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coffee panna cotta

Posted Feb 24 2011 1:04pm

The first time I had panna cotta (Italian cooked cream) was in a French-style bistro in the Midwest. It was late summer, the year after I graduated from college. I moved from Pittsburgh to Portland then back home to South Bend in order to sort out what to do next. I spent the summer looking for work and making photographs and meeting characters like the twenty-something hippie guy who could have walked directly out of a Paul Auster novel. He told me he was Jesus Christ and I think he meant it.

double coffee panna cotta

I didn’t plan on working in another restaurant. But I needed to support myself and my film habit so I applied for a job at the bistro. I received a call after a few weeks from the owner. He wanted to schedule an interview then another and another. I met with all the managers before he hired me. “The bistro is casual fine-dining,” he said, “we’re not stuffy here but we are professional so we know our food and wine and we move a kind of balletic grace in the restaurant.” Hmm, this wasn’t what I had in mind.

Five nights a week, I dressed in black and white and snugged my hair in a knot. While I tried to find that balance of enthusiasm and silence with each plate of food or glass of wine I set on a table, it wasn’t the easiest to perform. I carried heaving trays of plated food from the dining room to the kitchen and back because I had that film habit to support along with a growing interest in making dishes like wild mushroom risotto and vanilla bean panna cotta at home.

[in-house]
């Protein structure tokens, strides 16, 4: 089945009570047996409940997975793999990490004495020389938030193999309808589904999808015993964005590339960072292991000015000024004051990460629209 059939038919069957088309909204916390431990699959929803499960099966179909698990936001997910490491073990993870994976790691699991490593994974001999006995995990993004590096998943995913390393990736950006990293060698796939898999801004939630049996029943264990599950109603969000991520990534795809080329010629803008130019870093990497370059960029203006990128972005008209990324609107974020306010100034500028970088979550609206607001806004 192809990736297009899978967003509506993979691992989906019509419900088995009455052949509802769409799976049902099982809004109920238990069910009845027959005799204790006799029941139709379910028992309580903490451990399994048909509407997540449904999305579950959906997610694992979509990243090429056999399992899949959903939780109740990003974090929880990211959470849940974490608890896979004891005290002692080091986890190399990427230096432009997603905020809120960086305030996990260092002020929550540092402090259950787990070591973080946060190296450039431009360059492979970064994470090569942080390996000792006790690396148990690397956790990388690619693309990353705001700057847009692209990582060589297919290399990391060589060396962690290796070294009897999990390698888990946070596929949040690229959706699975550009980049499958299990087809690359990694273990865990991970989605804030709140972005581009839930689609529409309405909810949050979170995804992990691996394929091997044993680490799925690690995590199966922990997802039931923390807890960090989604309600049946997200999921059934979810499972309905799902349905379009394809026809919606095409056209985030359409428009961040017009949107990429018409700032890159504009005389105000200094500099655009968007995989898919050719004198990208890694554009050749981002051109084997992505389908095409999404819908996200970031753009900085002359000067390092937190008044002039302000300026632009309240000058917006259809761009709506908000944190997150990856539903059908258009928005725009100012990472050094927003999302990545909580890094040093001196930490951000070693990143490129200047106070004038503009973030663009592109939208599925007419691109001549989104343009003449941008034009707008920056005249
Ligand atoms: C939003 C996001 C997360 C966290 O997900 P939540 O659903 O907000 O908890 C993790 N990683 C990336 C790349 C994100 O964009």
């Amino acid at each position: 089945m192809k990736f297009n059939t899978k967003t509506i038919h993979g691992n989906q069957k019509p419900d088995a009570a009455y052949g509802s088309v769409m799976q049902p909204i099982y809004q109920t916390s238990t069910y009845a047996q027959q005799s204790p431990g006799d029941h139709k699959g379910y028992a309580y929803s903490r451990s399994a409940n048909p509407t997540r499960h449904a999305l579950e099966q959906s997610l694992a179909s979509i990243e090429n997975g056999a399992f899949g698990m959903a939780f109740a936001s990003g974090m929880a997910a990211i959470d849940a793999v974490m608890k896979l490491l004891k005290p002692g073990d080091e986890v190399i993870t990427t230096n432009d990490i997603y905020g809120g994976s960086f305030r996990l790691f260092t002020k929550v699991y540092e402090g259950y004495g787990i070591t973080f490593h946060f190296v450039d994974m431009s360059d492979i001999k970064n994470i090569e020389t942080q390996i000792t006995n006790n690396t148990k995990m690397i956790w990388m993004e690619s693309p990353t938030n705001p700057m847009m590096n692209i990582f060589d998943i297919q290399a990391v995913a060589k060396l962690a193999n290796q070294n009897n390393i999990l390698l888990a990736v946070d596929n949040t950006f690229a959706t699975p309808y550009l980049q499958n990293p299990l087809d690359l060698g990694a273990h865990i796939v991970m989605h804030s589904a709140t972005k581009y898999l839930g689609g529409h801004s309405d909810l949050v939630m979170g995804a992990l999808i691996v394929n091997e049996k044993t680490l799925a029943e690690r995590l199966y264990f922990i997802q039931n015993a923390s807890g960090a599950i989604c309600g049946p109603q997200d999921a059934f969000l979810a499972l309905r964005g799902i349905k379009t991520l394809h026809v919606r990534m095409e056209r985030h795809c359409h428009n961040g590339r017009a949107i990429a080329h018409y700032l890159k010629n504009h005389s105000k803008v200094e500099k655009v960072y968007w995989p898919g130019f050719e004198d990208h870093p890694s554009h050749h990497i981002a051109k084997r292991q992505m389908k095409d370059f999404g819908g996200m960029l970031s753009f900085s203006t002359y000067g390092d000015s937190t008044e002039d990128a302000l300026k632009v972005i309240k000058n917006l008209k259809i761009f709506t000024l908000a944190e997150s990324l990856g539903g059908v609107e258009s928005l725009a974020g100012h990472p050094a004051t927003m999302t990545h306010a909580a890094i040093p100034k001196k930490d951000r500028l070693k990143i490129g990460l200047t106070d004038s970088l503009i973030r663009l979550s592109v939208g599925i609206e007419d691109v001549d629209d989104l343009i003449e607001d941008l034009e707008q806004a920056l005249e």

So it wasn’t until two weeks ago when I came up with this recipe for coffee panna cotta that I thought about that summer at the bistro and hippie Jesus and the dozens of 35 mm film I shot. Years later, that first bite of rich vanilla cream panna cotta is still with me.

Panna cotta always seemed fussy to make. But was I wrong. It’s as easy as brewing a strong cup of coffee and simmering milk, cream, sugar and a few extra ingredients in a pan. The results are rich nutty coffee and cream with a hint of chocolate crunch, you know, the kind of dessert you might want to serve on Oscar night and then again the next morning.

A few notes on the recipe. Typically, panna cotta is made with gelatin but this version uses agar powder (a neutral-tasting gelling agent made from seaweed) in its place. I prefer to use soy milk paired with cashew cream in this recipe but you can use dairy milk with equally good results.

single coffee panna cotta

Coffee Panna Cotta with cacao nibs

Yield 4 to 6 servings

1 cup organic milk (dairy or soy)

2 cups cashew cream (grind 1 cup raw cashews with 1 cup water in a high speed blender until smooth and creamy—save extra to stir into oatmeal or soup)

1/2 cup natural sugar cane

2 teaspoons agar powder

2 teaspoons vanilla extract

1/4 teaspoon sea salt

1/2 cup strong-brewed coffee

1/2 cup cacao nibs

Brush 4 to 6 ramekins or shallow cups with canola or other neutral-flavored oil. Place the milk, cashew cream, sugar, agar powder, vanilla, sea salt, and coffee in a medium pan. Whisk the ingredients together then allow mixture to rest for 10 minutes for the agar powder to dissolve.

Bring the mixture to a gentle simmer and continue to simmer for about 5 to 7 minutes, stirring occasionally, until the agar is incorporated. Remove from heat and stir in the cacao nibs. Pour into the prepared ramekins and chill uncovered for 2 hours. Serve inside the cups or unmold onto plates.

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